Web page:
Simon Godwin’s epic new production of the Shakespeare play of love between the Roman warrior Mark Antony and the Egyptian queen Cleopatra takes up residence at the National Theatre with Ralph Fiennes and Sophie Okonedo as the ill-fated, middle-aged lovers.
We first find the vain Cleopatra by her opulent pool, with her handmaidens Charmian (Gloria Obiyano) and Iras (Georgia Landers). She is hot for the soldier who is torn by his passion for her and his duty at home, where his wife Flavia has caused division and dissent before her death.
His decision to leave seems to be an act of bravado to impress his ‘Egypt’ rather than anything in supplication to the ambitious Caesar (Tunji Kasim) and the drunken Lepidus (Nicholas Le Provost), with whom he forms a triumvirate of power.
As is usual with the Bard, events are telescoped into shorter timelines: this period of time lasted ten years in historical record. Antony, newly widowed, marries Caesar’s ambitious sister, Octavia (Hannah Morrish), and settles into the power he will eventually ditch to return to the bosom of Cleopatra, making her Empress to his over-reaching ego.
The best supporting perfomances come from Tim McMullan (the loyal Enobarbus), Katy Stephens (a gender-swapped Agrippa), Fisayo Akinade (Eros, who excels in one amusing scene as a messenger and is tragic at his final hour) and Nick Sampson (schoolmaster Euphronius), although, for a change, most of the cast demonstrate an affinity with the blank verse and its meaning.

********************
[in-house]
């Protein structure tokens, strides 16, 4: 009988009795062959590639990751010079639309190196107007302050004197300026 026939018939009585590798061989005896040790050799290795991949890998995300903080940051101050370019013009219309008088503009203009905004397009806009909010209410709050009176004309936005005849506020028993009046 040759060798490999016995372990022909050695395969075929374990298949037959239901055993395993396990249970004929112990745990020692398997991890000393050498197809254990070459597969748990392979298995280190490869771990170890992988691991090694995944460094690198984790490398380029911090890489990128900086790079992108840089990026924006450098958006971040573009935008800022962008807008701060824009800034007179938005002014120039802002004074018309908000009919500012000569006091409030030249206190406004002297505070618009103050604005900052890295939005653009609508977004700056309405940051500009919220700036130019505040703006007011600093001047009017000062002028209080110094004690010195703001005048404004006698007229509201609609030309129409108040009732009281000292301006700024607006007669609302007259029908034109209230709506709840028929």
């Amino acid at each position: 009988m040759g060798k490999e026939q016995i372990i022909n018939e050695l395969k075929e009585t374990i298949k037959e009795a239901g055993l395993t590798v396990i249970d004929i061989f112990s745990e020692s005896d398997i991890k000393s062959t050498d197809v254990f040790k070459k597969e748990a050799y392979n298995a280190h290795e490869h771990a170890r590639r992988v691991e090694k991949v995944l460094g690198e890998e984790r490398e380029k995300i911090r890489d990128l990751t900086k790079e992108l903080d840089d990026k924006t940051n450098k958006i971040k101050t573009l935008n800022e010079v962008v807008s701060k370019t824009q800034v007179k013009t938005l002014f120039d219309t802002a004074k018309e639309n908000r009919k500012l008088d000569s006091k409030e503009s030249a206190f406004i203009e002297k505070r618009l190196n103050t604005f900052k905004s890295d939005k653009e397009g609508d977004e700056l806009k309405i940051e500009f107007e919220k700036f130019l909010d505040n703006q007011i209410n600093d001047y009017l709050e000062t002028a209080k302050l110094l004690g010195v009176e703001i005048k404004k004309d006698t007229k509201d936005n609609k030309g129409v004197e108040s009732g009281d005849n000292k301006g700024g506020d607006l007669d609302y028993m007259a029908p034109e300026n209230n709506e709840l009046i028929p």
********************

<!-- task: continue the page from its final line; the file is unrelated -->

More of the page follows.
The sets by Hildegard Bechtler take full advantage of the Olivier’s revolve, with at least five changes including scenes which have characters rising and lowering into the depths of the drum; while the music by Michael Bruce and lighting by Tim Lutkin do much to give the sense of court opulence and the grime and ritual of the battlefield.
One fatal flaw for me, though, was the jarring change of pace when Antony’s final moments were played for laughs, which left the final act a sadly unmoving experience, despite the presence of the real snake and the dignity of Cleopatra’s exit on her monument.
Watch for the scope and scale of this project, and for the chemistry (and age-appropriateness) of Fiennes and Okonedo, who are glorious together, but also enjoy the small moments and performances which can fill out a play of this length – three hours and thirty minutes, which flies past.